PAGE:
On 20 February, Saturday, Soni Sori, the tribal rights activist and leader of the Aam Aadmi Party (AAP) in Dantewada at south Bastar in Chhattisgarh, left Jagdalpur at 9 pm and headed home to Geedam. Her friends Shalini Gera and Isha Khandelwal, who had moved to Jagdalpur in 2013 and founded the Jagdalpur Legal Aid Group (JagLAG), had been served an eviction notice on Thursday, following the questioning of their landlord by the local police. On Saturday, they held a press conference about the police intimidation that had forced them out of Jagdalpur. Sori had come for the presser, and had stayed back to bid Gera and Khandelwal goodbye. “She wanted to stay back longer, but it was getting late,” Khandelwal told me, when I spoke to her on Sunday. Sori sat on the passenger seat of a motorcycle, behind her long-time friend, Rinki Thakur. It was a 70 kilometre journey westward on the national highway number 16.
“She was scared,” said Khandelwal. “We had received information that Soni might be attacked. But around here, we receive these kind of threats every other day. We were concerned too, but couldn’t possibly think that it was going to happen that very night.”
On their way home, the women were stopped by three men. “About 17 kilometres before Geedam, three of them came from behind on a motorcycle. They stopped us, and then they took Madam [Sori] a little away from me,” Thakur told me. Sori later told Thakur that one of the men held her hands behind her back, while the other applied a dark liquid substance on her face. Sori could not open her eyes, and felt that her face was burning. Fearing that it could be acid, they rushed to a local hospital in Geedam. It was grease oil—that may have been laced with corrosive substances. Thakur told me that the hospital authorities called an ambulance after treating Sori, and sent her to Maharani hospital back in Jagdalpur.
On Sunday evening, Sori was brought to Delhi, and was immediately admitted to the Intensive Care Unit at the Indraprastha Apollo Hospital. On Monday, Delhi Chief Minister Arvind Kejriwal visited the activist in the hospital. The doctors told The Hindu that her condition is now “stable and there is no threat to her life.”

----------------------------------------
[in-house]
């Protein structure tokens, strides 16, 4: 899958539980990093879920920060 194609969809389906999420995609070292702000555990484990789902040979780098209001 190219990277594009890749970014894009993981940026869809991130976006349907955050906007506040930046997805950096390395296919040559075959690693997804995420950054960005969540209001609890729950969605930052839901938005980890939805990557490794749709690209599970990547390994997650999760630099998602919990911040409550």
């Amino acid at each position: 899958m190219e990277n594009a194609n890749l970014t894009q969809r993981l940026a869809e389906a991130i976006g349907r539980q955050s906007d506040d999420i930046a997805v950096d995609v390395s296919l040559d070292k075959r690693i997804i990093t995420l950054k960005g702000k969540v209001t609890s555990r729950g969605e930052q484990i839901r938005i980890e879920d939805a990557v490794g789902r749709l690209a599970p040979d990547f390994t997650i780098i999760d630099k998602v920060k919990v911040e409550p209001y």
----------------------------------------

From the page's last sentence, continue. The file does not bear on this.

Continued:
What happened on Saturday fits with the grim pattern of recent events that have unfolded in Chhattisgarh. Last month, on 10 January, members of the Samajik Ekta Manch, an organisation in Jagdalpur that was recently set up to counter Naxalism in Bastar and support police work, had gone to the house of Malini Subramaniam, an independent journalist. The members of the organisation had threatened her for writing articles that they felt tarnished the image of Bastar police. A month later, on 7 February, the Samajik Ekta Manch staged a protest outside her house, and hurled stones inside.
Last Wednesday, Krishn Kaushik, a staff writer with The Caravan, highlighted the various links between the Samajik Ekta Manch and SRP Kalluri, the chief of police for Bastar range. Kaushik’s story delved into the unsavoury details of Kalluri’s past: allegations ranging from intimidation to torture and rape. According to a report published on Scroll.in, a news website that also featured Subramaniam’s writing regularly, the local police showed up at Subramaniam’s house a few hours after the story was published online. The policemen took Subramaniam’s domestic help to the station for questioning. On Thursday—the day on which Gera and Khandelwal were told that they would have to vacate their home—Subramaniam’s landlord served her an eviction notice too.
In the days preceding the attack, Sori had been raising the issue of an allegedly fake encounter in Mardum at Bastar district. On 15 February, the local police picked up a villager named Hidma from his house in the middle of the night and branded him a Naxalite. On learning of this, Sori had taken Hidma’s family—his wife and daughter who testified that he was picked from his own house and not captured in a conflict—to Raipur and tried to lodge a First Information Report (FIR). She was unsuccessful.
Since Kalluri took over as the chief of police in Bastar in June 2014, there has been a rapid surge in the number of “surrendered Maoists.” In December 2014, The Indian Express reported that over seventy percent of those who had surrendered were “ordinary villagers” who could not be called “surrendered Maoists” according to the eligibility criteria. Kalluri responded by saying that he was “not concerned about the eligibility criteria or the surrender policy.”
Since even before the Hidma encounter, Gera said, Sori had been trying to file an FIR against Kalluri. The 13-point document says that in public meetings, Kalluri instigated the locals to socially boycott Sori and her nephew, Lingaram Kodopi; motivating people to sloganeer outsider her house, terrifying Sori’s children. It also states that on 12 January, in Kunna village of Dantewada district, which comes under Kalluri’s jurisdiction, security forces assaulted people, stripped women, and raped them. Twice, Sori was turned back from police station, her complaint unregistered.
“Sori is the person who has been fighting for the people in this area,” Khandelwal, who has left the town with Gera, told me. “I can’t help but think that all the attacks against us—lawyers and journalists active in Chhattisgarh—are to take her support system away.”
Correction: A previous version of this article incorrectly identified Lingaram Kodopi as Soni Sori’s brother. He is her nephew. The Caravan regrets the error.
Atul Dev is a staff writer at The Caravan.